Monday, 5 February 2007

Unbalancing the budget

Bush calls this cutting and balancing the federal budget? By lessening the over-inflated big government spending, I think not. No doubt the Iraq war dominates the budget, but still...

Washington Post:

President Bush sent to Congress a $2.9 trillion budget plan that would dramatically increase military spending -- including an extra $245 billion for the wars in Iraq and Afghanistan -- but squeeze federal health care programs and most domestic agencies to achieve his goal of eliminating the deficit by 2012.

The proposal seeks to make permanent the tax cuts enacted in 2001 and 2003, costing the Treasury an additional $374 billion over five years. And it would slice nearly $96 billion over five years from Medicare and Medicaid, the government's health care programs for the poor and the elderly. The proposal would also cut spending at eight federal agencies -- including the education, environment and interior departments -- to below fiscal 2006 levels.

Bush said his budget proposal "shows we can balance the budget in five years without raising taxes." The budget is "realistic, it's achievable and it's got good reforms in it," he said.
Credit: Washington Post
The projected five-year cost of extending Bush's tax cuts comes on top of $1.1 trillion that the cuts have already cost since 2001.
The proposed budget asks Congress for nearly $100 billion more for the wars in Iraq and Afghanistan in fiscal 2007 -- on top of $70 billion already provided -- and $145 billion for fiscal 2008, which begins Oct. 1. For fiscal 2009, there is a forecast of $50 billion, with no funding projections beyond that year.

I think it is pretty easy to 'balance the budget' if you cut a chunk of spending out. Too bad that chunk had to be important. It's funny that this is the president calling on Congress to be responsible with the budget. These tax cuts have been worthless, helped people who really don't need the financial help, and are overall a horrible way of gaining political capital when people are so gloomy over the economy anyways. One small group of unemployed people can make more of a poltical difference than a large group of political apathetics (of whom there are far too many in the US).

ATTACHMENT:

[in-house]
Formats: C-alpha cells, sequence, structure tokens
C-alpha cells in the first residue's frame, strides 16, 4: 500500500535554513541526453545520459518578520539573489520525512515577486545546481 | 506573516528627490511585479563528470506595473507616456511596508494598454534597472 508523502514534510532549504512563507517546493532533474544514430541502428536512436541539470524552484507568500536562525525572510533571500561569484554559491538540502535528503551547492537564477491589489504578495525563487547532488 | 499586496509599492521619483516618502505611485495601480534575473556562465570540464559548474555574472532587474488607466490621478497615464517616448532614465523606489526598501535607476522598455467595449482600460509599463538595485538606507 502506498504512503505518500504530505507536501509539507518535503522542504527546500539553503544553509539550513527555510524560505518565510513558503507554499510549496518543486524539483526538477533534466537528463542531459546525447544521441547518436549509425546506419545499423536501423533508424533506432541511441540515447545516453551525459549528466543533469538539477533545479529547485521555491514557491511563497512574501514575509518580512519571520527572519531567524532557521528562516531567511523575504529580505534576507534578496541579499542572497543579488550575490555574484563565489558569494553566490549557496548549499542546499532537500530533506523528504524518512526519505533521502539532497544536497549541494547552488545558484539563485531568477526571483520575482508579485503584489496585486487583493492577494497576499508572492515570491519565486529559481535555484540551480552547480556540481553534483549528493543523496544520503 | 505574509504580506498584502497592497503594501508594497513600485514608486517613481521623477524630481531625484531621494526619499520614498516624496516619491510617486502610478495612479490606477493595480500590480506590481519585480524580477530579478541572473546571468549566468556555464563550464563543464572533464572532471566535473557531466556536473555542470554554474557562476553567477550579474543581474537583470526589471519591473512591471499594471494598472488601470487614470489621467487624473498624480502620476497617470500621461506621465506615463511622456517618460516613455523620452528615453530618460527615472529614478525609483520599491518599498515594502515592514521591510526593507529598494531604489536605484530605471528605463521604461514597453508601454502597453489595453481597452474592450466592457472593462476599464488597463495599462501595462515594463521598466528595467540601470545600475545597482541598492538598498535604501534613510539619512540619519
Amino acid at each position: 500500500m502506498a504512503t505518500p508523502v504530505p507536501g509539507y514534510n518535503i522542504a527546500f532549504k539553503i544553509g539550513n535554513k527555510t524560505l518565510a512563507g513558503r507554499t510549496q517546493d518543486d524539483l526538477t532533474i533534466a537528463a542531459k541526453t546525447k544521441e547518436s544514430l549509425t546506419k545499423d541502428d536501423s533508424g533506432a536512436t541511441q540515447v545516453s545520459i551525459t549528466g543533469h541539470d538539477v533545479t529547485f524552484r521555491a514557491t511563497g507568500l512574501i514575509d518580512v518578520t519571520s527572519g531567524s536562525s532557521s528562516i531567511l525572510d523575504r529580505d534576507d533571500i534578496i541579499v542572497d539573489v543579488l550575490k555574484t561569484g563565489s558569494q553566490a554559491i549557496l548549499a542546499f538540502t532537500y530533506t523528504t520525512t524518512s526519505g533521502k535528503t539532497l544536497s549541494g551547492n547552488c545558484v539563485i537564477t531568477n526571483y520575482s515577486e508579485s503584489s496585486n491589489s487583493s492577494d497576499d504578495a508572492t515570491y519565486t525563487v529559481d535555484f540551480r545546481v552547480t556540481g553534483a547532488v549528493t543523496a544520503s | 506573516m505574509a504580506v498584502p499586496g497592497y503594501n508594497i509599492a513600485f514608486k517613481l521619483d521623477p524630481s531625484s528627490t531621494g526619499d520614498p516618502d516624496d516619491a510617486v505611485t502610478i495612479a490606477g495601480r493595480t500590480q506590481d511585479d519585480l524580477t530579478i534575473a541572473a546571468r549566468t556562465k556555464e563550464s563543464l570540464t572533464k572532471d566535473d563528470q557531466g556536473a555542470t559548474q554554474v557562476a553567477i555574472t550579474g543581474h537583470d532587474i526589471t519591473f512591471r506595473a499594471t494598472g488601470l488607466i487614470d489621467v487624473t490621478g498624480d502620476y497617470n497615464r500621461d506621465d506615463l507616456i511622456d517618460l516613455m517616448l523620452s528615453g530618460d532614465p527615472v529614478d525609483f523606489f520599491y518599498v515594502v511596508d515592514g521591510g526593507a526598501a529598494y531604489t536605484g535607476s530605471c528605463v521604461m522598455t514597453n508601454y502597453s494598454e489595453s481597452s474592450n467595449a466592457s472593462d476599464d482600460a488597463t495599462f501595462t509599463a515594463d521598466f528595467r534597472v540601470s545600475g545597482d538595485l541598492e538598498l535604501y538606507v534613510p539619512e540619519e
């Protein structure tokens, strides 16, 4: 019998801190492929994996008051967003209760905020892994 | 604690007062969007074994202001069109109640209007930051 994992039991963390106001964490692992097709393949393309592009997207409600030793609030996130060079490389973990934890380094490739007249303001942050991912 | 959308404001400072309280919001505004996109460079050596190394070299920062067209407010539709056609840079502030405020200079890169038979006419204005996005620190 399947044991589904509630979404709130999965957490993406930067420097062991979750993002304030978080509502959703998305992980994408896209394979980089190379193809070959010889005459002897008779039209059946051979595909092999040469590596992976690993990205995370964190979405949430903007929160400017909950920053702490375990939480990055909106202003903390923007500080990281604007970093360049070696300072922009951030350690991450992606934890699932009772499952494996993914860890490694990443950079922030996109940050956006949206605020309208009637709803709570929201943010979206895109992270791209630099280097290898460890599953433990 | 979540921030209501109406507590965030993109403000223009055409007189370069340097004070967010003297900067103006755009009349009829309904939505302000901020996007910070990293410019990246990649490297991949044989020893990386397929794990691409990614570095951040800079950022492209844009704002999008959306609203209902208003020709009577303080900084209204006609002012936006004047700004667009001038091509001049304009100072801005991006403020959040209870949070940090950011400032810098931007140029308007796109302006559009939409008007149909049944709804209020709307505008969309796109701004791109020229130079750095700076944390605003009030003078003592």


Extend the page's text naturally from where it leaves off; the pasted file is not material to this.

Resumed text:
Decreasing domestic spending and important programs like those in the health care sector and social security is certainly not a wise move on behalf of this militaristic White House. This is a trend that has continued ever since this president took office — and he seems to be proud of it. What I find amazing is that the American people have OKed Bush's large defense spending and lack of attention to domestic issues, even those relating to national security (on the domesitc front)! May I point out that the Democrat's win last November was not only — contrary to many accounts — because of Iraq, but the economy, of all things, was a huge factor in what party people voted for according to exit polls. Going further this shows that not only do the vast majority of politicians vote by party lines, but even the people they represent, the voting population, do. There is also the issue of the US economy not actually being as bad as many seem to think. I have doubts over whether the Dems would have won if people had not voted for their individual candidate, judging them on their merits, and not what party they were of. I guess that's what happens in a two party system more than in a system allowing farer political representation for groups and even ideologies.

For more on President Bush's FY 2008 budget, see the US government's OMB website. Keep in mind everything from Bush's "war on terror" spending to his social security policy to his education cop-out stance.

Update: One hope for government spending transparency lies in the upcoming creation of a website that allows the public to see where their tax dollars are going. It'll be fun to call politicians — whomever they may be — on their rhetoric about the budget and spending. Of course it will also be frustrating to see Bush isn't lying too much about the earmarking Congress does, not that he doesn't prohibit pork barrel spending (he wants the people to believe that he is doing the opposite of what he is actually doing!).

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